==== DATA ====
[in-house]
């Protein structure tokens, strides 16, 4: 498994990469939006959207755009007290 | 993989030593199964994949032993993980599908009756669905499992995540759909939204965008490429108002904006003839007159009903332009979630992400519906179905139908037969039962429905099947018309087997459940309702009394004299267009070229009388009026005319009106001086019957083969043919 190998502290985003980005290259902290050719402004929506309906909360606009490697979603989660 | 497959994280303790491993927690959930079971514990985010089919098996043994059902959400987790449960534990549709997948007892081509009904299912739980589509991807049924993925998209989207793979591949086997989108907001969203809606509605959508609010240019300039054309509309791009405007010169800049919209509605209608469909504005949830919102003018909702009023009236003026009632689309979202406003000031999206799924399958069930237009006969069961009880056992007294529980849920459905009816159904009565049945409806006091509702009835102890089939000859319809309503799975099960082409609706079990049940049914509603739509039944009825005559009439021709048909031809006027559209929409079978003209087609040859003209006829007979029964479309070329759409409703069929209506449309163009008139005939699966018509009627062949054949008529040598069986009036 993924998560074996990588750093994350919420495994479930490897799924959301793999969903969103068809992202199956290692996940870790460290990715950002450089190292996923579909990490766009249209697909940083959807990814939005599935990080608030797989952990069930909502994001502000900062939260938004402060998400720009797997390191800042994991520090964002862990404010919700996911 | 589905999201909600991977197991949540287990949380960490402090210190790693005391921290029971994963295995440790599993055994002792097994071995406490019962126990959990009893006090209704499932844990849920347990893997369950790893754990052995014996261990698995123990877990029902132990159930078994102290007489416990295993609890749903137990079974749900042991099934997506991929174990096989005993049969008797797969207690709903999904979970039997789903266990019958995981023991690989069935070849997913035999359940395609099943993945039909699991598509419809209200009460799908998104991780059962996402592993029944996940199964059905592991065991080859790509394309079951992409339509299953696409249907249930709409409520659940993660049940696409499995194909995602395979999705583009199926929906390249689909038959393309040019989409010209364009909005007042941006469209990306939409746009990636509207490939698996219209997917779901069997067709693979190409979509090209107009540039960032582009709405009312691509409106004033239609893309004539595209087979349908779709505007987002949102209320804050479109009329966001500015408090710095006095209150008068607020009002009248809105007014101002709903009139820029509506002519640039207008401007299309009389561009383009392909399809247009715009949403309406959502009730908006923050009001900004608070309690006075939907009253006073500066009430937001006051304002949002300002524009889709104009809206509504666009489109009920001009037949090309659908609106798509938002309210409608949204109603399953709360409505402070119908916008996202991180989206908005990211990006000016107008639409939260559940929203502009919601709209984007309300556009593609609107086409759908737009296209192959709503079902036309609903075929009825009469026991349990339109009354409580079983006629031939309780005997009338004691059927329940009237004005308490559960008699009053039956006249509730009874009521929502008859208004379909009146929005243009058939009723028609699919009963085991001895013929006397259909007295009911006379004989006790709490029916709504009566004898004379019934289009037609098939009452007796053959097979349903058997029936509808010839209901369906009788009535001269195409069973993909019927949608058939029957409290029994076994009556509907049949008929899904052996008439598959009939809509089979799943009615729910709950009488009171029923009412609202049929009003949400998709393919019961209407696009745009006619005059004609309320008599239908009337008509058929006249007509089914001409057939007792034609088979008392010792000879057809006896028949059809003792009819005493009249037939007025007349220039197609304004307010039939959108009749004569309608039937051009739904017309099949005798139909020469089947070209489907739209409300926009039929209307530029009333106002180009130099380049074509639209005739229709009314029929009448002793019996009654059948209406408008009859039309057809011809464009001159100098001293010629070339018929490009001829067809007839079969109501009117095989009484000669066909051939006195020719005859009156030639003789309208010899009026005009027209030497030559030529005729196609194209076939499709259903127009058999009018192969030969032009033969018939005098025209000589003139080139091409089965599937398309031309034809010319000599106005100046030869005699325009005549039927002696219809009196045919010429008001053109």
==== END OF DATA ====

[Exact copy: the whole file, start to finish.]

[in-house]
């Protein structure tokens, strides 16, 4: 498994990469939006959207755009007290 | 993989030593199964994949032993993980599908009756669905499992995540759909939204965008490429108002904006003839007159009903332009979630992400519906179905139908037969039962429905099947018309087997459940309702009394004299267009070229009388009026005319009106001086019957083969043919 190998502290985003980005290259902290050719402004929506309906909360606009490697979603989660 | 497959994280303790491993927690959930079971514990985010089919098996043994059902959400987790449960534990549709997948007892081509009904299912739980589509991807049924993925998209989207793979591949086997989108907001969203809606509605959508609010240019300039054309509309791009405007010169800049919209509605209608469909504005949830919102003018909702009023009236003026009632689309979202406003000031999206799924399958069930237009006969069961009880056992007294529980849920459905009816159904009565049945409806006091509702009835102890089939000859319809309503799975099960082409609706079990049940049914509603739509039944009825005559009439021709048909031809006027559209929409079978003209087609040859003209006829007979029964479309070329759409409703069929209506449309163009008139005939699966018509009627062949054949008529040598069986009036 993924998560074996990588750093994350919420495994479930490897799924959301793999969903969103068809992202199956290692996940870790460290990715950002450089190292996923579909990490766009249209697909940083959807990814939005599935990080608030797989952990069930909502994001502000900062939260938004402060998400720009797997390191800042994991520090964002862990404010919700996911 | 589905999201909600991977197991949540287990949380960490402090210190790693005391921290029971994963295995440790599993055994002792097994071995406490019962126990959990009893006090209704499932844990849920347990893997369950790893754990052995014996261990698995123990877990029902132990159930078994102290007489416990295993609890749903137990079974749900042991099934997506991929174990096989005993049969008797797969207690709903999904979970039997789903266990019958995981023991690989069935070849997913035999359940395609099943993945039909699991598509419809209200009460799908998104991780059962996402592993029944996940199964059905592991065991080859790509394309079951992409339509299953696409249907249930709409409520659940993660049940696409499995194909995602395979999705583009199926929906390249689909038959393309040019989409010209364009909005007042941006469209990306939409746009990636509207490939698996219209997917779901069997067709693979190409979509090209107009540039960032582009709405009312691509409106004033239609893309004539595209087979349908779709505007987002949102209320804050479109009329966001500015408090710095006095209150008068607020009002009248809105007014101002709903009139820029509506002519640039207008401007299309009389561009383009392909399809247009715009949403309406959502009730908006923050009001900004608070309690006075939907009253006073500066009430937001006051304002949002300002524009889709104009809206509504666009489109009920001009037949090309659908609106798509938002309210409608949204109603399953709360409505402070119908916008996202991180989206908005990211990006000016107008639409939260559940929203502009919601709209984007309300556009593609609107086409759908737009296209192959709503079902036309609903075929009825009469026991349990339109009354409580079983006629031939309780005997009338004691059927329940009237004005308490559960008699009053039956006249509730009874009521929502008859208004379909009146929005243009058939009723028609699919009963085991001895013929006397259909007295009911006379004989006790709490029916709504009566004898004379019934289009037609098939009452007796053959097979349903058997029936509808010839209901369906009788009535001269195409069973993909019927949608058939029957409290029994076994009556509907049949008929899904052996008439598959009939809509089979799943009615729910709950009488009171029923009412609202049929009003949400998709393919019961209407696009745009006619005059004609309320008599239908009337008509058929006249007509089914001409057939007792034609088979008392010792000879057809006896028949059809003792009819005493009249037939007025007349220039197609304004307010039939959108009749004569309608039937051009739904017309099949005798139909020469089947070209489907739209409300926009039929209307530029009333106002180009130099380049074509639209005739229709009314029929009448002793019996009654059948209406408008009859039309057809011809464009001159100098001293010629070339018929490009001829067809007839079969109501009117095989009484000669066909051939006195020719005859009156030639003789309208010899009026005009027209030497030559030529005729196609194209076939499709259903127009058999009018192969030969032009033969018939005098025209000589003139080139091409089965599937398309031309034809010319000599106005100046030869005699325009005549039927002696219809009196045919010429008001053109």